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Tripling Africa´S Primary Exports: What? How? Where?


  • Jörg Mayer
  • Pilar Fajarnes


Income growth in Africa sufficiently high to achieve the internationally agreed development goals implies a rise in the region’s per capita income by the early 2020s to about Latin America’s current level. This would be associated with roughly a tripling of Africa’s primary exports. Increased African supply on world commodity markets would tend to make prices lower, but not by much, given the smallness of its market shares. Rising global demand from sustained rapid growth in natural-resource-poor Asian countries, particularly China, would moderate, or even compensate, such a potential fall in prices and provide sizeable new opportunities for Africa’s primary exports. In Africa, extractive industries would be poised best to benefit directly from China’s rising imports, while exporters of agricultural products would be more likely to benefit indirectly from rising world market prices associated with Asia’s growing primary imports.

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  • Jörg Mayer & Pilar Fajarnes, 2005. "Tripling Africa´S Primary Exports: What? How? Where?," UNCTAD Discussion Papers 180, United Nations Conference on Trade and Development.
  • Handle: RePEc:unc:dispap:180

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    References listed on IDEAS

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    Cited by:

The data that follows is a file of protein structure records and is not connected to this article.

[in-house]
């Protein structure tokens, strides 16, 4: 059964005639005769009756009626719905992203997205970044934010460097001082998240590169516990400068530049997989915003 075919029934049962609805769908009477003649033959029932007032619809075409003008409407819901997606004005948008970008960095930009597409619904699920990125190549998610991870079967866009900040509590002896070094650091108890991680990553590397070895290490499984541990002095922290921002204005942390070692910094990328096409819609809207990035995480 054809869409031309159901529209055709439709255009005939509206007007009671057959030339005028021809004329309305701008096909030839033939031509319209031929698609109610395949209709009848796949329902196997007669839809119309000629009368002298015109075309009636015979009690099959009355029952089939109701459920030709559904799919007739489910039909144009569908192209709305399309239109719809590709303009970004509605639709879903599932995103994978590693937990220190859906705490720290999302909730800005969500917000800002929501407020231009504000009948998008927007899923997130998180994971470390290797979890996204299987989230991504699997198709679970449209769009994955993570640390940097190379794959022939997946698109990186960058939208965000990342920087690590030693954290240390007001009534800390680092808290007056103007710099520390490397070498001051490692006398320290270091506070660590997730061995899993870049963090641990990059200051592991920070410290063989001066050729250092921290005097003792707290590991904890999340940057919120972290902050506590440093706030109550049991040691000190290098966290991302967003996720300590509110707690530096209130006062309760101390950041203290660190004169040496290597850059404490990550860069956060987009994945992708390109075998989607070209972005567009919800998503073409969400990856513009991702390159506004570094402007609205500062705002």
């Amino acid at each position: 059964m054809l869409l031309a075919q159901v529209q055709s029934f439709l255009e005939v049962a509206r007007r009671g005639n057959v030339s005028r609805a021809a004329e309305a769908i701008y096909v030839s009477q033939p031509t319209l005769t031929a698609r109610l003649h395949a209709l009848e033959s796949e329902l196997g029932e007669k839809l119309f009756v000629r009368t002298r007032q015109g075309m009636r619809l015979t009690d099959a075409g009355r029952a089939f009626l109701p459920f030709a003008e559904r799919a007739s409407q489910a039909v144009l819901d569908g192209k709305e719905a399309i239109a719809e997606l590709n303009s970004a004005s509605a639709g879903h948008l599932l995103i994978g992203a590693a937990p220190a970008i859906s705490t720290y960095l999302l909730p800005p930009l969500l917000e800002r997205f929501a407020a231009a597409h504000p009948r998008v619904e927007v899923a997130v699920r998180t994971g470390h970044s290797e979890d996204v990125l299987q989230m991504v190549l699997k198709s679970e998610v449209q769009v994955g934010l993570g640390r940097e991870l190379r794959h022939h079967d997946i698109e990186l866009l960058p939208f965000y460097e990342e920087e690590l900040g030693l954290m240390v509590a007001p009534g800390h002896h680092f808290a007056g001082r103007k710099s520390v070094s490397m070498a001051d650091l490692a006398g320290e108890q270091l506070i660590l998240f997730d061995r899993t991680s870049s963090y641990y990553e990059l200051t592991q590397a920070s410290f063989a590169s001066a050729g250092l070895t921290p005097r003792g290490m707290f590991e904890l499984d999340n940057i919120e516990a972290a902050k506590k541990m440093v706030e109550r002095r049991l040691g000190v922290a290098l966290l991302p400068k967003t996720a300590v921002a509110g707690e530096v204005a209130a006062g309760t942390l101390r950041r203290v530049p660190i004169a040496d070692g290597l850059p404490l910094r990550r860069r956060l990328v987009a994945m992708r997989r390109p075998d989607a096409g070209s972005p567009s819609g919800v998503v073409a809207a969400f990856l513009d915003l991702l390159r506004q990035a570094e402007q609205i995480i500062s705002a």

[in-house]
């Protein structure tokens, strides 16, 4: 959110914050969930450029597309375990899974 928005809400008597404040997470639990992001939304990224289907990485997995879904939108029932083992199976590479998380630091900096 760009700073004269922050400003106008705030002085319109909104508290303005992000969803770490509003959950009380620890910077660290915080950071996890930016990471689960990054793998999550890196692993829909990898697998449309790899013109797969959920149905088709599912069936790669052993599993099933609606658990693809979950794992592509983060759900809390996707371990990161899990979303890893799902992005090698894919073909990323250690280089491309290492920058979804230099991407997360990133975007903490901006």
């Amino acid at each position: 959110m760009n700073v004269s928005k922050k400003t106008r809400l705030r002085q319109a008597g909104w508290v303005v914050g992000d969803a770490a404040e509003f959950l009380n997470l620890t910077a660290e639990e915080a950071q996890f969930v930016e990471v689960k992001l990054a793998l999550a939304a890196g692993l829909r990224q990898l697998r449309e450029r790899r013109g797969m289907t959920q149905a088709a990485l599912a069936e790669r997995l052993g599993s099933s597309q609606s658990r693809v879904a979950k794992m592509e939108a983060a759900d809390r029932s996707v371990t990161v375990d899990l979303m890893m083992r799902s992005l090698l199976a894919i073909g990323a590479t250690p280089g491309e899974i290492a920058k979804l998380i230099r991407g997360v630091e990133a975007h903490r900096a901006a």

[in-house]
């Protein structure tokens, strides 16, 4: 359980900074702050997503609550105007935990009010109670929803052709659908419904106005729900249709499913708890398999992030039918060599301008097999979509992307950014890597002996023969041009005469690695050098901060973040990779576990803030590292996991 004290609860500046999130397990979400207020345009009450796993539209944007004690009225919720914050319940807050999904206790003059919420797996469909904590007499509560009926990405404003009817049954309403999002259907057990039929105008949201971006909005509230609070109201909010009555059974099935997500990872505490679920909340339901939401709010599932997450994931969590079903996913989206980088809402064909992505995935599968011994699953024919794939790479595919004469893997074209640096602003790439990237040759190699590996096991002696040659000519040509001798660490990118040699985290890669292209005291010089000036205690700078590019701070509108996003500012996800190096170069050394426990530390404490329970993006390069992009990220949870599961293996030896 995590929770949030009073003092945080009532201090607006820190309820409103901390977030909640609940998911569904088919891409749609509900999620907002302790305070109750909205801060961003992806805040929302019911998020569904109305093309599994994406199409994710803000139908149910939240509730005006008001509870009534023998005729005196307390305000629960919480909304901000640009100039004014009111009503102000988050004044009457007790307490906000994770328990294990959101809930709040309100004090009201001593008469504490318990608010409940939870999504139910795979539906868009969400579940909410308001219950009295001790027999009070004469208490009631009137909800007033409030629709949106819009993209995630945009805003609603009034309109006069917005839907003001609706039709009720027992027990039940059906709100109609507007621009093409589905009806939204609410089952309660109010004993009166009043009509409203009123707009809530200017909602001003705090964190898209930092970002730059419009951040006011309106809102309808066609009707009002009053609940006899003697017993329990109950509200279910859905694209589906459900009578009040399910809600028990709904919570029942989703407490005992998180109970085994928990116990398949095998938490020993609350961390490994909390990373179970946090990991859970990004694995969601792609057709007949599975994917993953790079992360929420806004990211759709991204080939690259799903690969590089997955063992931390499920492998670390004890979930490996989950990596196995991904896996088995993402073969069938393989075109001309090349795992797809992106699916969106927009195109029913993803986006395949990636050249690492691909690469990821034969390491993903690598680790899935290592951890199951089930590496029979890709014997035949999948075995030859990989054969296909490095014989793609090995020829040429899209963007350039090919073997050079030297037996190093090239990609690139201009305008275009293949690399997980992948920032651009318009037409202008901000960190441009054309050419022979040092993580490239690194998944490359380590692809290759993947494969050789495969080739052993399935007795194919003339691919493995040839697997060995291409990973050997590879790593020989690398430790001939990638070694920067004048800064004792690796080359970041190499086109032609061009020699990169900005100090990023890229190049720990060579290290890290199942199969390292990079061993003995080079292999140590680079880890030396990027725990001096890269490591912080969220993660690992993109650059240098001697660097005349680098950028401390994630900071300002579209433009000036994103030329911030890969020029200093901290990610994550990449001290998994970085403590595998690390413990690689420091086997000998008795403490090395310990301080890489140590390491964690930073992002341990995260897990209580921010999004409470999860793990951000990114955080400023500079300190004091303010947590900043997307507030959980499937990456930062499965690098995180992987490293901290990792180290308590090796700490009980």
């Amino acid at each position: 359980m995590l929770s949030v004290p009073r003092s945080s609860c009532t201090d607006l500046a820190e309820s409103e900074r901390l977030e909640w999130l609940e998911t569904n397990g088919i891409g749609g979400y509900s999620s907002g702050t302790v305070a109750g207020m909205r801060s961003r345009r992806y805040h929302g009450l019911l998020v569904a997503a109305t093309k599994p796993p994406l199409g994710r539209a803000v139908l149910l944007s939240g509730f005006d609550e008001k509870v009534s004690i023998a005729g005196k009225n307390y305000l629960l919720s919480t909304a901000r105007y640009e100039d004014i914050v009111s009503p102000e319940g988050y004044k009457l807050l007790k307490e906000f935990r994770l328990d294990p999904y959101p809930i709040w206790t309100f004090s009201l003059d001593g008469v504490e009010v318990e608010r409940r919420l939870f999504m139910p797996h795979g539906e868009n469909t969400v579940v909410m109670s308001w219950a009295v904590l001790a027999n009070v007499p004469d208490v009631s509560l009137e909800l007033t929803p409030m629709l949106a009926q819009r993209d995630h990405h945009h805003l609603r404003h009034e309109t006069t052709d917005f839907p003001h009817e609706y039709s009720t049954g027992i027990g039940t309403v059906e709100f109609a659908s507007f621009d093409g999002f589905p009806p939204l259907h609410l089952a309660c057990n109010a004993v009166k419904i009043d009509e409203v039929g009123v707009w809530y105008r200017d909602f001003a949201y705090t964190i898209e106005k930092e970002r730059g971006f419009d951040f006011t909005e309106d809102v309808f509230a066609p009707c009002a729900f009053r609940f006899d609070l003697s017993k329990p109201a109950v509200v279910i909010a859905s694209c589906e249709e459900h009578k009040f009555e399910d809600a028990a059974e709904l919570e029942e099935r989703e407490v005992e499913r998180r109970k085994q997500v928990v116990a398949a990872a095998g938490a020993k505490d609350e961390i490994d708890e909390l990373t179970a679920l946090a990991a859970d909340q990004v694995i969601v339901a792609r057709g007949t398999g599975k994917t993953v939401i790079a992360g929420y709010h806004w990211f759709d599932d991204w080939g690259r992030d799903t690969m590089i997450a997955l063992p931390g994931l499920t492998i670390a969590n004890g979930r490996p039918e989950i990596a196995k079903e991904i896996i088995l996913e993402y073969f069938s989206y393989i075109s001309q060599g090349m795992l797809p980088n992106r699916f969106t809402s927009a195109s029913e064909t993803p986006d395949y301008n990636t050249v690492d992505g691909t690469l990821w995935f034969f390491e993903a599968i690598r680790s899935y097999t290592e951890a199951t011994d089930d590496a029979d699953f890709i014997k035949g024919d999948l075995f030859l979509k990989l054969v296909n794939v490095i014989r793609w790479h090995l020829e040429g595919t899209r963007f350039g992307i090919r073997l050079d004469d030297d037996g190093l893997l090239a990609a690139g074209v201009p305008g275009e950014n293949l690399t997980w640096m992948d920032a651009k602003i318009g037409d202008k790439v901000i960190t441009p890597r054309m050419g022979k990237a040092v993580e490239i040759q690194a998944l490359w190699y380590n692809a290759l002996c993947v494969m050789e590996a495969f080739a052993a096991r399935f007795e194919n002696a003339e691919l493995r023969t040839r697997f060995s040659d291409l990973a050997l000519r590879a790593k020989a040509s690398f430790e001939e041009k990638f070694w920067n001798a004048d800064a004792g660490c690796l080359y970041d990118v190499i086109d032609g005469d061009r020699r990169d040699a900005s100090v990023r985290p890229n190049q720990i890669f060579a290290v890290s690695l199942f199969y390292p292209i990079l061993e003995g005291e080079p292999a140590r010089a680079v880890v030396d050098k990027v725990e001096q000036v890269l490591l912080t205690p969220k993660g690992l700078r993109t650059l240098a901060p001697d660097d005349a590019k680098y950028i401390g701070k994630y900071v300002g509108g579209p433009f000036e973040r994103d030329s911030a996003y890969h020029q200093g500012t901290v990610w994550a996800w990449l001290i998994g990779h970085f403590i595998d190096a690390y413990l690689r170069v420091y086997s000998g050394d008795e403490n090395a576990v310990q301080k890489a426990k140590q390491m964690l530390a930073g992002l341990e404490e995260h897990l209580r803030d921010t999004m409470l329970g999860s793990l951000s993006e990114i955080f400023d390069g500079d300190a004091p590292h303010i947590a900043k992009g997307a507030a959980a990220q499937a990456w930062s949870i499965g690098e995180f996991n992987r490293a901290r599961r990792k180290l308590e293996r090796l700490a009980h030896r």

1. Jörg Mayer, 2009. "Policy Space: What, for What, and Where?," Development Policy Review, Overseas Development Institute, vol. 27(4), pages 373-395, July.
    2. Herrmann, Michael, 2006. "Agricultural Support Measures of Advanced Countries and Food Insecurity in Developing Countries," WIDER Working Paper Series 141, World Institute for Development Economic Research (UNU-WIDER).
    3. Alessandro Nicita & Valentina Rollo, 2013. "Tariff Preferences As A Determinant For Exports From Sub-Saharan Africa," UNCTAD Blue Series Papers 60, United Nations Conference on Trade and Development.
    4. Kareem, Fatima Olanike & Brümmer, Bernhard & Martinez-Zarzoso, Inmaculada, 2015. "The Implication of European Union’s Food Regulations on Developing Countries: Food Safety Standards, Entry Price System and Africa’s Export," Discussion Papers 198719, Georg-August-Universitaet Goettingen, GlobalFood, Department of Agricultural Economics and Rural Development.
    5. Adolph, Christopher & Quince, Vanessa & Prakash, Aseem, 2017. "The Shanghai Effect: Do Exports to China Affect Labor Practices in Africa?," World Development, Elsevier, vol. 89(C), pages 1-18.
    6. Sebastian Dullien, 2009. "Central Banking, Financial Institutions And Credit Creation In Developing Countries," UNCTAD Discussion Papers 193, United Nations Conference on Trade and Development.
    7. Martina Metzger, 2008. "Regional Cooperation And Integration In Sub-Saharan Africa," UNCTAD Discussion Papers 189, United Nations Conference on Trade and Development.
    8. Adrian Wood & Jörg Mayer, 2011. "Has China de-industrialised other developing countries?," Review of World Economics (Weltwirtschaftliches Archiv), Springer;Institut für Weltwirtschaft (Kiel Institute for the World Economy), vol. 147(2), pages 325-350, June.
    9. Nicita, Alessandro & Rollo, Valentina, 2015. "Market Access Conditions and Sub-Saharan Africa’s Exports Diversification," World Development, Elsevier, vol. 68(C), pages 254-263.
    10. Enrique Cosio-Pascal, 2008. "The Emerging Of A Multilateral Forum For Debt Restructuring: The Paris Club," UNCTAD Discussion Papers 192, United Nations Conference on Trade and Development.

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